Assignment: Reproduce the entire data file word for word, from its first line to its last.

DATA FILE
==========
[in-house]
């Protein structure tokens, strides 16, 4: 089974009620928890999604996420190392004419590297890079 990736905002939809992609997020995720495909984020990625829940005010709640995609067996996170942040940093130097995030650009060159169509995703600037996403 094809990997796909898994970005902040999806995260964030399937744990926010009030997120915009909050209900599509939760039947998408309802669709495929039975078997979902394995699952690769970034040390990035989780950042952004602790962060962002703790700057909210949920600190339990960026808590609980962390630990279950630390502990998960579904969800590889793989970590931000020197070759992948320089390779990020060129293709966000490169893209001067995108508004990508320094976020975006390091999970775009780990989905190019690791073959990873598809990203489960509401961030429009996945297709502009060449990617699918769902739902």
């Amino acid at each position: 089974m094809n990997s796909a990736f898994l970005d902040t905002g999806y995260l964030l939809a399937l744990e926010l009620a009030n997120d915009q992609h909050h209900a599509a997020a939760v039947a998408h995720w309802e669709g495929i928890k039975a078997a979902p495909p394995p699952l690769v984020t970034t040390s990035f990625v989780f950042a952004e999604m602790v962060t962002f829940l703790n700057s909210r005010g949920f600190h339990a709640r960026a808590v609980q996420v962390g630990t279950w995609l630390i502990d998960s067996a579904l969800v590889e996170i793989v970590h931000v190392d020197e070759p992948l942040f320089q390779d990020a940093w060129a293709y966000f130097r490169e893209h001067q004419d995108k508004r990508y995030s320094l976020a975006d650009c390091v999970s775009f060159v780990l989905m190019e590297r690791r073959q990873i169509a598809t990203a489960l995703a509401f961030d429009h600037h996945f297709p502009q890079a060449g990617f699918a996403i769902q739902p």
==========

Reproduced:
[in-house]
């Protein structure tokens, strides 16, 4: 089974009620928890999604996420190392004419590297890079 990736905002939809992609997020995720495909984020990625829940005010709640995609067996996170942040940093130097995030650009060159169509995703600037996403 094809990997796909898994970005902040999806995260964030399937744990926010009030997120915009909050209900599509939760039947998408309802669709495929039975078997979902394995699952690769970034040390990035989780950042952004602790962060962002703790700057909210949920600190339990960026808590609980962390630990279950630390502990998960579904969800590889793989970590931000020197070759992948320089390779990020060129293709966000490169893209001067995108508004990508320094976020975006390091999970775009780990989905190019690791073959990873598809990203489960509401961030429009996945297709502009060449990617699918769902739902």
């Amino acid at each position: 089974m094809n990997s796909a990736f898994l970005d902040t905002g999806y995260l964030l939809a399937l744990e926010l009620a009030n997120d915009q992609h909050h209900a599509a997020a939760v039947a998408h995720w309802e669709g495929i928890k039975a078997a979902p495909p394995p699952l690769v984020t970034t040390s990035f990625v989780f950042a952004e999604m602790v962060t962002f829940l703790n700057s909210r005010g949920f600190h339990a709640r960026a808590v609980q996420v962390g630990t279950w995609l630390i502990d998960s067996a579904l969800v590889e996170i793989v970590h931000v190392d020197e070759p992948l942040f320089q390779d990020a940093w060129a293709y966000f130097r490169e893209h001067q004419d995108k508004r990508y995030s320094l976020a975006d650009c390091v999970s775009f060159v780990l989905m190019e590297r690791r073959q990873i169509a598809t990203a489960l995703a509401f961030d429009h600037h996945f297709p502009q890079a060449g990617f699918a996403i769902q739902p």